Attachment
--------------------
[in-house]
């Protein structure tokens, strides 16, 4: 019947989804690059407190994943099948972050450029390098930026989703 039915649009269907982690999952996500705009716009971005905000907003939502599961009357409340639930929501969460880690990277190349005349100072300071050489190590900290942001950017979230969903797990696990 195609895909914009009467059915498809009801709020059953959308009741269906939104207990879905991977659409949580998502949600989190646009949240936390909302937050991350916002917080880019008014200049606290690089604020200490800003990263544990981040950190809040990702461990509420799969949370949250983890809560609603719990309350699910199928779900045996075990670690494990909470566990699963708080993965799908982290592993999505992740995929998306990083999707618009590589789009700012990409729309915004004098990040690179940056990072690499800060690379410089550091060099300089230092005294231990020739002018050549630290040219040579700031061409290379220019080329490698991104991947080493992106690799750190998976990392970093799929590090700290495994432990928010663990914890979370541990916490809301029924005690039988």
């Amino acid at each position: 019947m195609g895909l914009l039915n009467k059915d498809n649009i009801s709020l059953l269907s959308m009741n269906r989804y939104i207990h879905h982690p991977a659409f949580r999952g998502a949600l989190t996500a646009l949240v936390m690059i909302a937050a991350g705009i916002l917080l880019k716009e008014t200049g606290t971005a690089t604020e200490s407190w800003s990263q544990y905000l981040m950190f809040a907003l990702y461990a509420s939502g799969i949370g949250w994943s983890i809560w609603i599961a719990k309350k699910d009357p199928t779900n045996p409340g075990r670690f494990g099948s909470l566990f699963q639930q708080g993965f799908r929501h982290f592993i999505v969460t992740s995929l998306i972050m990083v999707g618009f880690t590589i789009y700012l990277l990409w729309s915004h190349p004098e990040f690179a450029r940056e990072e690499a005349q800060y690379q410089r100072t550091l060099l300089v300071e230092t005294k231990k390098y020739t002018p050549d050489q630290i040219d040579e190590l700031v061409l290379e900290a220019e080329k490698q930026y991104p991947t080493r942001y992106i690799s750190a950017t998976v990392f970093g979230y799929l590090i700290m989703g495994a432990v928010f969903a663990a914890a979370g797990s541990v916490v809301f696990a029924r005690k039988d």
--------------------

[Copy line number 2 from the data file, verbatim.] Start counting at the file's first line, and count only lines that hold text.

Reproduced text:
């Protein structure tokens, strides 16, 4: 019947989804690059407190994943099948972050450029390098930026989703 039915649009269907982690999952996500705009716009971005905000907003939502599961009357409340639930929501969460880690990277190349005349100072300071050489190590900290942001950017979230969903797990696990 195609895909914009009467059915498809009801709020059953959308009741269906939104207990879905991977659409949580998502949600989190646009949240936390909302937050991350916002917080880019008014200049606290690089604020200490800003990263544990981040950190809040990702461990509420799969949370949250983890809560609603719990309350699910199928779900045996075990670690494990909470566990699963708080993965799908982290592993999505992740995929998306990083999707618009590589789009700012990409729309915004004098990040690179940056990072690499800060690379410089550091060099300089230092005294231990020739002018050549630290040219040579700031061409290379220019080329490698991104991947080493992106690799750190998976990392970093799929590090700290495994432990928010663990914890979370541990916490809301029924005690039988």